Will expensive strings make an acoustic guitar sound any better?
It is material and shape you need to pay attention to more than price.
This is specially going to concentrate on metal guitar strings. No, not the music genre. The material.
In the world of acoustic guitar strings, the material types you have generally available are bronze and phosphor bronze, and the shape can be either round or flat top. I'll cover the more exotic materials in a moment.
80/20 Bronze: "Loudest" string in most instances, meaning it projects the most. When you want an acoustic string that really rings out proper, you use bronze.
Phosphor Bronze: Not as "loud" as 80/20 bronze, but the overall sound is more balanced when strumming all the strings. If you encounter the situation when strumming where some strings are so much louder than the others that it presents a genuine problem, use a phosphor bronze string set.
Flat top: The D'Addario EFT16 set is an example of this. If the finger drag noise across strings really bothers you, then this is the set you want. It is phosphor bronze, so it will not project like 80/20 bronze does, but it will have a balanced sound without those annoying finger drag noises.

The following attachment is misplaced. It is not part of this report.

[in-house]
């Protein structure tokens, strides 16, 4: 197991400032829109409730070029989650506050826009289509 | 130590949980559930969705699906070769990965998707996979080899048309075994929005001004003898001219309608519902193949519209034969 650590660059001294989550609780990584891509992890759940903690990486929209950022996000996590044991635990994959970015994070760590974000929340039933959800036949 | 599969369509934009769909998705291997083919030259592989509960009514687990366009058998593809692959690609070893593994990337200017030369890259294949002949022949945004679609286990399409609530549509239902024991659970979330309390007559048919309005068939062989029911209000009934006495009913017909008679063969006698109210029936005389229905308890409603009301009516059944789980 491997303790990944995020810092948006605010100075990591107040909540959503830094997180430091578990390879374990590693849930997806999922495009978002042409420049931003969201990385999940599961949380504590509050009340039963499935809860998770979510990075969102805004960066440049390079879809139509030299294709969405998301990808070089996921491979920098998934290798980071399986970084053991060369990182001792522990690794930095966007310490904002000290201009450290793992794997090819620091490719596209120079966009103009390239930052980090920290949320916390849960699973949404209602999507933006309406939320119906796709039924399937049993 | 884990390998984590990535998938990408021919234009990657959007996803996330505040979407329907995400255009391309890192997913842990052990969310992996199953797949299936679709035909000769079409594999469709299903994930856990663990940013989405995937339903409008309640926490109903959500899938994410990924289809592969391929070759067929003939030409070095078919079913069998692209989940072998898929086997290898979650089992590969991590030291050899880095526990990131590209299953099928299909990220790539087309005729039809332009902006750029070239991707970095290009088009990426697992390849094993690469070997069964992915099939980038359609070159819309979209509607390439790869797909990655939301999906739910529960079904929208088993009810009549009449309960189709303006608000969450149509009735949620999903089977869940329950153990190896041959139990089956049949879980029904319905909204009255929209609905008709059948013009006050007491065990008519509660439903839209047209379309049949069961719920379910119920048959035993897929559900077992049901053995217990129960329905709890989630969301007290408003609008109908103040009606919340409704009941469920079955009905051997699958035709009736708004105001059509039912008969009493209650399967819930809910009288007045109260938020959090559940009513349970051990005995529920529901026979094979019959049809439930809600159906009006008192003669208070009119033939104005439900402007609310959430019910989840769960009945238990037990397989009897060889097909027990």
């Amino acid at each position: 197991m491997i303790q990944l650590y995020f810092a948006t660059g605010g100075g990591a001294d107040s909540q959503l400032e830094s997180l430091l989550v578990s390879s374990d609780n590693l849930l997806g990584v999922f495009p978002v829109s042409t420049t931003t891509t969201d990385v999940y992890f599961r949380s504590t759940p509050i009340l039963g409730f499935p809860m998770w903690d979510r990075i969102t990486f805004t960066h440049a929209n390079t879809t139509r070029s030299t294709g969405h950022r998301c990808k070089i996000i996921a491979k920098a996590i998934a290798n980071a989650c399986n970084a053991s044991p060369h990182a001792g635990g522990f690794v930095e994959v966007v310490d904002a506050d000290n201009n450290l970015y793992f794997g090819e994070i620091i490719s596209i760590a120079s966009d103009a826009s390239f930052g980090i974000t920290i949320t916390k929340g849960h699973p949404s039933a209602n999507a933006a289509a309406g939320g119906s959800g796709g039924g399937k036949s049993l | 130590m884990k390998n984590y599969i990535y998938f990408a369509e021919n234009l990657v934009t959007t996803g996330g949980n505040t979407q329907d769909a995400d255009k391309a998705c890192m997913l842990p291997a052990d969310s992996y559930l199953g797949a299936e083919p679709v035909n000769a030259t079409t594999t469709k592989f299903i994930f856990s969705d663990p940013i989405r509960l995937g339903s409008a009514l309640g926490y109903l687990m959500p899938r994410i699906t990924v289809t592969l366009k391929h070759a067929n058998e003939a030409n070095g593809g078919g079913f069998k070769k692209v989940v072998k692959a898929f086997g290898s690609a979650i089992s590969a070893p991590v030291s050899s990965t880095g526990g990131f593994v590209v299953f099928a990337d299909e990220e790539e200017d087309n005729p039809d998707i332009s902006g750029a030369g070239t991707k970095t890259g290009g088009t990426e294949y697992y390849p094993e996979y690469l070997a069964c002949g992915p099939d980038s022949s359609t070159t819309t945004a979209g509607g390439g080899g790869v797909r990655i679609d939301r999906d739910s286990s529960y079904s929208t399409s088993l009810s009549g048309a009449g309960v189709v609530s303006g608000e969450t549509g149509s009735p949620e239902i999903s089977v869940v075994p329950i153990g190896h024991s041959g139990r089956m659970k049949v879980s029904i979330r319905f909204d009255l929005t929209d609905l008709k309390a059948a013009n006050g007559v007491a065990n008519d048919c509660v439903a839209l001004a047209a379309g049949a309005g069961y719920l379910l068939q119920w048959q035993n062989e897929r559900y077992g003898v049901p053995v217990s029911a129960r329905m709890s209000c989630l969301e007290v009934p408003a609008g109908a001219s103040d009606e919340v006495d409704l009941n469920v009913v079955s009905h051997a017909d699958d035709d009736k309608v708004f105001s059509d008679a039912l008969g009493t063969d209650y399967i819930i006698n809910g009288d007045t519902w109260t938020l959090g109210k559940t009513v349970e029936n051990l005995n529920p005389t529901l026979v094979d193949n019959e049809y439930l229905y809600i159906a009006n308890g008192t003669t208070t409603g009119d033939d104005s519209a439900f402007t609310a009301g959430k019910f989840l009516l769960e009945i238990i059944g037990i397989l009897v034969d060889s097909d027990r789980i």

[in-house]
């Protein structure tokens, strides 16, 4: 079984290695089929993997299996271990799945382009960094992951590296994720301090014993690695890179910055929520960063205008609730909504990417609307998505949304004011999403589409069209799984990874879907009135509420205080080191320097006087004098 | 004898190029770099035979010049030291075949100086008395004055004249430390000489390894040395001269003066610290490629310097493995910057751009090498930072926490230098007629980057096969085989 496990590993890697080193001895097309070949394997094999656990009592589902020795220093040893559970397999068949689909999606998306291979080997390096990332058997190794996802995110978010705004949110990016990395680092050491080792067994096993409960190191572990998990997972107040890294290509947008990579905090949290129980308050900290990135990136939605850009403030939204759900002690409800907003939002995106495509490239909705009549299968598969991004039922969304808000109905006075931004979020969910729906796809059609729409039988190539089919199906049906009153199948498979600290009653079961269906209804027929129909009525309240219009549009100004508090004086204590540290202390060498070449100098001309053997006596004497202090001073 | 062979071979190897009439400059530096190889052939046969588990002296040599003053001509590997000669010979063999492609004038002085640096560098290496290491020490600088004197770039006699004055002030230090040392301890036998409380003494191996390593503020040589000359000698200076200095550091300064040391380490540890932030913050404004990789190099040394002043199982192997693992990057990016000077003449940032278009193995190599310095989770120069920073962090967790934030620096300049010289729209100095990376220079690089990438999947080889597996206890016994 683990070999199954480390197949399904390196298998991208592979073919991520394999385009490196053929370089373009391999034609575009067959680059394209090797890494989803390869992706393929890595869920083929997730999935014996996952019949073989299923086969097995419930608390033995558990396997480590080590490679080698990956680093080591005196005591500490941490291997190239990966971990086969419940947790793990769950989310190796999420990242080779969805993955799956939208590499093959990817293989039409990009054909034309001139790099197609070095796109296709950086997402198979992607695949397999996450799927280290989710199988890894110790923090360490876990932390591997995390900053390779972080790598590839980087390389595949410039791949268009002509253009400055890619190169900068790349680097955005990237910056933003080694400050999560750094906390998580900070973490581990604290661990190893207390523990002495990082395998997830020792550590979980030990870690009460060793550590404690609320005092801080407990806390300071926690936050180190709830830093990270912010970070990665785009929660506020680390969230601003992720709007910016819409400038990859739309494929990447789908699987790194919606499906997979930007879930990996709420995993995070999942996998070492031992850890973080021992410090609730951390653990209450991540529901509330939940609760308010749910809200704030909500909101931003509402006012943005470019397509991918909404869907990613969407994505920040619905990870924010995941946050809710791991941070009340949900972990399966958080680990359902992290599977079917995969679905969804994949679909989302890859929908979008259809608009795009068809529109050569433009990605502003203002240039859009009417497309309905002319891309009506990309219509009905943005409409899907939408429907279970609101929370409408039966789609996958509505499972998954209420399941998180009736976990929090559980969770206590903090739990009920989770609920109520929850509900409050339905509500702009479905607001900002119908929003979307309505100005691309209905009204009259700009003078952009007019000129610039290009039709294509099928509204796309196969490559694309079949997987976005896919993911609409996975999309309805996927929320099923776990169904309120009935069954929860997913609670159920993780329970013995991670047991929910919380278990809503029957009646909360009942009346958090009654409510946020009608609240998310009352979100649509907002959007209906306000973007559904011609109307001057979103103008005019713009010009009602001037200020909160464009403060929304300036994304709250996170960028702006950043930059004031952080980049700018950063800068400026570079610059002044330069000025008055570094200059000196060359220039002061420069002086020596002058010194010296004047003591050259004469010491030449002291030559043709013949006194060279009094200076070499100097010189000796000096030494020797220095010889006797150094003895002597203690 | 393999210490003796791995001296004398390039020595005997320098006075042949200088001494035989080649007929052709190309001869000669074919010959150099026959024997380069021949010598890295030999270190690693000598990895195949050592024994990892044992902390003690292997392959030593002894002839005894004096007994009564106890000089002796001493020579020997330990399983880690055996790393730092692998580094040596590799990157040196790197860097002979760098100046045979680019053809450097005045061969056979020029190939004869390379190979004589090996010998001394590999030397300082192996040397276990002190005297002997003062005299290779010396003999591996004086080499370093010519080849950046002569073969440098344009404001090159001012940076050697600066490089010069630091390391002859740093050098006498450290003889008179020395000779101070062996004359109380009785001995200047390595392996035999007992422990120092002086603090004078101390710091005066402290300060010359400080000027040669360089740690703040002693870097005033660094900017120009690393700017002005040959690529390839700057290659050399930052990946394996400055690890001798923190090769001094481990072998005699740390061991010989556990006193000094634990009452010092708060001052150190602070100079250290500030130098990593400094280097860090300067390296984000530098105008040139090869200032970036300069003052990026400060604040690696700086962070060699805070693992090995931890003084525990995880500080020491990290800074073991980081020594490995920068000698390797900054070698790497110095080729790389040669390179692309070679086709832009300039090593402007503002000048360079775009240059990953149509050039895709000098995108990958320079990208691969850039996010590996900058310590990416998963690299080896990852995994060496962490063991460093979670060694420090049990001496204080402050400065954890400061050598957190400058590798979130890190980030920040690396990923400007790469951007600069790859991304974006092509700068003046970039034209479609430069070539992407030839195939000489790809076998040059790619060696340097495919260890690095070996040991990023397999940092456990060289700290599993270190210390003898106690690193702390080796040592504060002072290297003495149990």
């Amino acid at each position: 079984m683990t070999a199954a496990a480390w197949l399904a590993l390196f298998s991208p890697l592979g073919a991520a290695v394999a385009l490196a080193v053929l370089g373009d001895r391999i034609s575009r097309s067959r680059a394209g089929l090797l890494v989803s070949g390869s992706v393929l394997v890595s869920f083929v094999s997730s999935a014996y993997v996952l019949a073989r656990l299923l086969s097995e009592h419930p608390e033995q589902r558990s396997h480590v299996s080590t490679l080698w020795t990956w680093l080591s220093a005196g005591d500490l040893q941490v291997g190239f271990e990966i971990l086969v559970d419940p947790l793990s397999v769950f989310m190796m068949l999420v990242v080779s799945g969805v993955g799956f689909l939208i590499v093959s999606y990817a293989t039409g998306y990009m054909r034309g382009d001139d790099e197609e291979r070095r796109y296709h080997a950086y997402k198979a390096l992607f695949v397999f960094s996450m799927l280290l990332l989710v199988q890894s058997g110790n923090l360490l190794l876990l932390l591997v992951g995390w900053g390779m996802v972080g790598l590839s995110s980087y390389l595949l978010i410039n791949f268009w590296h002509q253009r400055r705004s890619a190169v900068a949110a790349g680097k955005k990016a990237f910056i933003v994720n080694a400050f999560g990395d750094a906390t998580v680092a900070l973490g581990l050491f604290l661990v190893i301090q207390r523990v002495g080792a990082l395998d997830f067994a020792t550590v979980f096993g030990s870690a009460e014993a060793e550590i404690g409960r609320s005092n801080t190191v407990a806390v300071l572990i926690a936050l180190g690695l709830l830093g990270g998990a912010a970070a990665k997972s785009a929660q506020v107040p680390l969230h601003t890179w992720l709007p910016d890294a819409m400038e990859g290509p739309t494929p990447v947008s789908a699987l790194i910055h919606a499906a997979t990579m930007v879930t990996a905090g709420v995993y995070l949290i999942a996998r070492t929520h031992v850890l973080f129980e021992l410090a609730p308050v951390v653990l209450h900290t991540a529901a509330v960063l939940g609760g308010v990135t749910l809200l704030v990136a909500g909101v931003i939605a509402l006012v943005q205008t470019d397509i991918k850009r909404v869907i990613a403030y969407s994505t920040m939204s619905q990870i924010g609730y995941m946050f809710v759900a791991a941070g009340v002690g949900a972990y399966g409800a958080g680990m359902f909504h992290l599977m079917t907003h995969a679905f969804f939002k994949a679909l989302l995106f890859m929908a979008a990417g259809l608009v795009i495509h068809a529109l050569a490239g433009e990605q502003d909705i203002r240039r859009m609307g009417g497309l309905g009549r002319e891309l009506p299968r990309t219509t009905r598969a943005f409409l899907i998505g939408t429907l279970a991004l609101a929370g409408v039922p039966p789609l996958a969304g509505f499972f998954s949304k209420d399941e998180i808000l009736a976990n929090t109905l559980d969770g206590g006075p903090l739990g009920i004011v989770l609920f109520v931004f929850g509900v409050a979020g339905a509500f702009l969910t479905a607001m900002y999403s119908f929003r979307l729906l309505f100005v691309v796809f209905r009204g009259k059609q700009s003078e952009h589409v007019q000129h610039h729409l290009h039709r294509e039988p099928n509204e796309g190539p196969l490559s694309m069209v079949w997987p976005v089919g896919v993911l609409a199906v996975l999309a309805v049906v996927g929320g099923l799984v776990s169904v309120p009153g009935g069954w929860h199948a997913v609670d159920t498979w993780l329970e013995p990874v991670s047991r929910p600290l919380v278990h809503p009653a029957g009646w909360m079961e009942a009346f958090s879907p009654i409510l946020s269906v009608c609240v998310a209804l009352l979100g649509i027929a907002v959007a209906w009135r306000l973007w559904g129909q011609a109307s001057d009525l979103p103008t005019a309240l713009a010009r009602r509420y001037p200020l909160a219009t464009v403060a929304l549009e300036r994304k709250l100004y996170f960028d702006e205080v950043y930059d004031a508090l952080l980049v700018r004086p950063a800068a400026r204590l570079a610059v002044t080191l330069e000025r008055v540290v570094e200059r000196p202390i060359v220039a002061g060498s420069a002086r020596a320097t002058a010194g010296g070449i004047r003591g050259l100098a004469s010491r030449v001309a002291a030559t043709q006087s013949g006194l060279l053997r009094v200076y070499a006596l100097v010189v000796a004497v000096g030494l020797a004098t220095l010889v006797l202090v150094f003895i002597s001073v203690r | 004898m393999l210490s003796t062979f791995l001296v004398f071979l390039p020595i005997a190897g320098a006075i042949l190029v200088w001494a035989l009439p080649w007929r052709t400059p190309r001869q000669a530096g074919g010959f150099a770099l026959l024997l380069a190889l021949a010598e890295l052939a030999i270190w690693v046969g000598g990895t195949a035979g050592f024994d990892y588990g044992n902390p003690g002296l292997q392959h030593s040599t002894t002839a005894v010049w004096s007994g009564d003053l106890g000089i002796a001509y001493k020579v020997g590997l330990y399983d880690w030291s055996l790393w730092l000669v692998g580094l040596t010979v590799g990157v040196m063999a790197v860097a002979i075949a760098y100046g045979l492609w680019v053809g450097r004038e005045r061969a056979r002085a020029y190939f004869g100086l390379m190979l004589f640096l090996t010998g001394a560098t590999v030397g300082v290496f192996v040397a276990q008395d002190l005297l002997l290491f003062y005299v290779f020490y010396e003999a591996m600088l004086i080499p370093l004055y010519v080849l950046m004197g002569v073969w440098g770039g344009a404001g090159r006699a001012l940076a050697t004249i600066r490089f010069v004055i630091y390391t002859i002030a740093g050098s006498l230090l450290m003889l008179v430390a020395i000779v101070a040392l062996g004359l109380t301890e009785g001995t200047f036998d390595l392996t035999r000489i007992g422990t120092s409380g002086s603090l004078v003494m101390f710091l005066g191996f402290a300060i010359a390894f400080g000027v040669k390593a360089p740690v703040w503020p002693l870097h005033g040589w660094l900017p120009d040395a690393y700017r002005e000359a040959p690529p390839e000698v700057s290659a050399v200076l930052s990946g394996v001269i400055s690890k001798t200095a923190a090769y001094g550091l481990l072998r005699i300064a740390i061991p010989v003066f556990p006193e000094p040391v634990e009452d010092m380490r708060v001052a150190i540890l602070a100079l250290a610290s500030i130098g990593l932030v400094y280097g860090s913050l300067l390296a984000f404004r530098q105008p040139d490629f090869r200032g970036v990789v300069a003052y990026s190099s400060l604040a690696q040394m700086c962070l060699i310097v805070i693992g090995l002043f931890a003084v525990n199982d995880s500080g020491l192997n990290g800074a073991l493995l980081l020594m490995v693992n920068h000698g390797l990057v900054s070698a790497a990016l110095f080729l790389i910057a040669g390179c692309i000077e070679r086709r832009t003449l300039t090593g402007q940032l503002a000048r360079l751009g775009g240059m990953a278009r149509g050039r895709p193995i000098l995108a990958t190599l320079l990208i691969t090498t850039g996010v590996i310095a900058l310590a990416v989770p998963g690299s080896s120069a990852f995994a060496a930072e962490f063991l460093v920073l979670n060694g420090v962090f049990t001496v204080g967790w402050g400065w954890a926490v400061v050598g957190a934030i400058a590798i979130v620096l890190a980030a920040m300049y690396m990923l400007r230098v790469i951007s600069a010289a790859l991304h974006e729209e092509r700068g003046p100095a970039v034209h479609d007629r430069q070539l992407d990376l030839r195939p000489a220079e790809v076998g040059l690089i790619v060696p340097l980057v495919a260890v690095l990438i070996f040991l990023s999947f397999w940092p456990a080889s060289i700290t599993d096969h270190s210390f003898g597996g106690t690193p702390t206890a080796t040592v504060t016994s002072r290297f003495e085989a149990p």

The more exotic stuff
Silk and steel: Several string companies make this. The string is soft both in feel and in tone. If your fingertips get wrecked easily from the regular options, you'll like these a lot. They are not expensive.
Coated strings: Elixir is the go-to brand for this stuff, and this is one where yes, you will spend more on these. Usually double that of a regular bronze set. Elixir does offer their acoustic coated strings in both bronze and phosphor bronze. These are worth the money for their longevity, especially if you don't play your acoustic guitar that often.
In the end...
You spend more money when you want the coated stuff that lasts an extra long time.
For just about everything else, you have to decide whether you want something that projects, something that's more balanced in tone, or something that feels more comfortable.
More often than not, it's the comfort factor that matters most. The more comfortable the feel when you play, the better you sound because you're not fighting with the instrument.
Go try a silk and steel set.